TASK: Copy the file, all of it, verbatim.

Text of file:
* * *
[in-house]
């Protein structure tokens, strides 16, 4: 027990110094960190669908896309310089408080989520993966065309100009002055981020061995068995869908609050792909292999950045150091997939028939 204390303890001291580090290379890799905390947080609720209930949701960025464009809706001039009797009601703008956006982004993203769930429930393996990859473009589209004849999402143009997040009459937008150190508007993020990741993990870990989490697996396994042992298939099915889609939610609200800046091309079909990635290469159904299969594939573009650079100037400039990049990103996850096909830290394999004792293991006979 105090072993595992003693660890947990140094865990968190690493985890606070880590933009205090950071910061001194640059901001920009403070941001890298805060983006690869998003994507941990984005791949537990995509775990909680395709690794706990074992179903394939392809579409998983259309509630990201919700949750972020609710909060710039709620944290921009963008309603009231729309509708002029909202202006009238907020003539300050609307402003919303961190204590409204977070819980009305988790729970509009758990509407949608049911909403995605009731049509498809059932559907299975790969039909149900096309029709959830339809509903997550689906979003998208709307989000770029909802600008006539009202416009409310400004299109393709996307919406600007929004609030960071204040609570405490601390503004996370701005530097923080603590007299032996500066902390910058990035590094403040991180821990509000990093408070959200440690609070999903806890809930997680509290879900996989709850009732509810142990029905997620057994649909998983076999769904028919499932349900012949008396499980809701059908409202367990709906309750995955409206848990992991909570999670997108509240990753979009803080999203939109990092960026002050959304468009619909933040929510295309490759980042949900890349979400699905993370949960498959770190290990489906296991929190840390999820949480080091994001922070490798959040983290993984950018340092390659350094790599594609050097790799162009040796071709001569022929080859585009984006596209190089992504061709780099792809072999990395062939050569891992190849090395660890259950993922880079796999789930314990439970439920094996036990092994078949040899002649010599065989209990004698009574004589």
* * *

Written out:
[in-house]
């Protein structure tokens, strides 16, 4: 027990110094960190669908896309310089408080989520993966065309100009002055981020061995068995869908609050792909292999950045150091997939028939 204390303890001291580090290379890799905390947080609720209930949701960025464009809706001039009797009601703008956006982004993203769930429930393996990859473009589209004849999402143009997040009459937008150190508007993020990741993990870990989490697996396994042992298939099915889609939610609200800046091309079909990635290469159904299969594939573009650079100037400039990049990103996850096909830290394999004792293991006979 105090072993595992003693660890947990140094865990968190690493985890606070880590933009205090950071910061001194640059901001920009403070941001890298805060983006690869998003994507941990984005791949537990995509775990909680395709690794706990074992179903394939392809579409998983259309509630990201919700949750972020609710909060710039709620944290921009963008309603009231729309509708002029909202202006009238907020003539300050609307402003919303961190204590409204977070819980009305988790729970509009758990509407949608049911909403995605009731049509498809059932559907299975790969039909149900096309029709959830339809509903997550689906979003998208709307989000770029909802600008006539009202416009409310400004299109393709996307919406600007929004609030960071204040609570405490601390503004996370701005530097923080603590007299032996500066902390910058990035590094403040991180821990509000990093408070959200440690609070999903806890809930997680509290879900996989709850009732509810142990029905997620057994649909998983076999769904028919499932349900012949008396499980809701059908409202367990709906309750995955409206848990992991909570999670997108509240990753979009803080999203939109990092960026002050959304468009619909933040929510295309490759980042949900890349979400699905993370949960498959770190290990489906296991929190840390999820949480080091994001922070490798959040983290993984950018340092390659350094790599594609050097790799162009040796071709001569022929080859585009984006596209190089992504061709780099792809072999990395062939050569891992190849090395660890259950993922880079796999789930314990439970439920094996036990092994078949040899002649010599065989209990004698009574004589």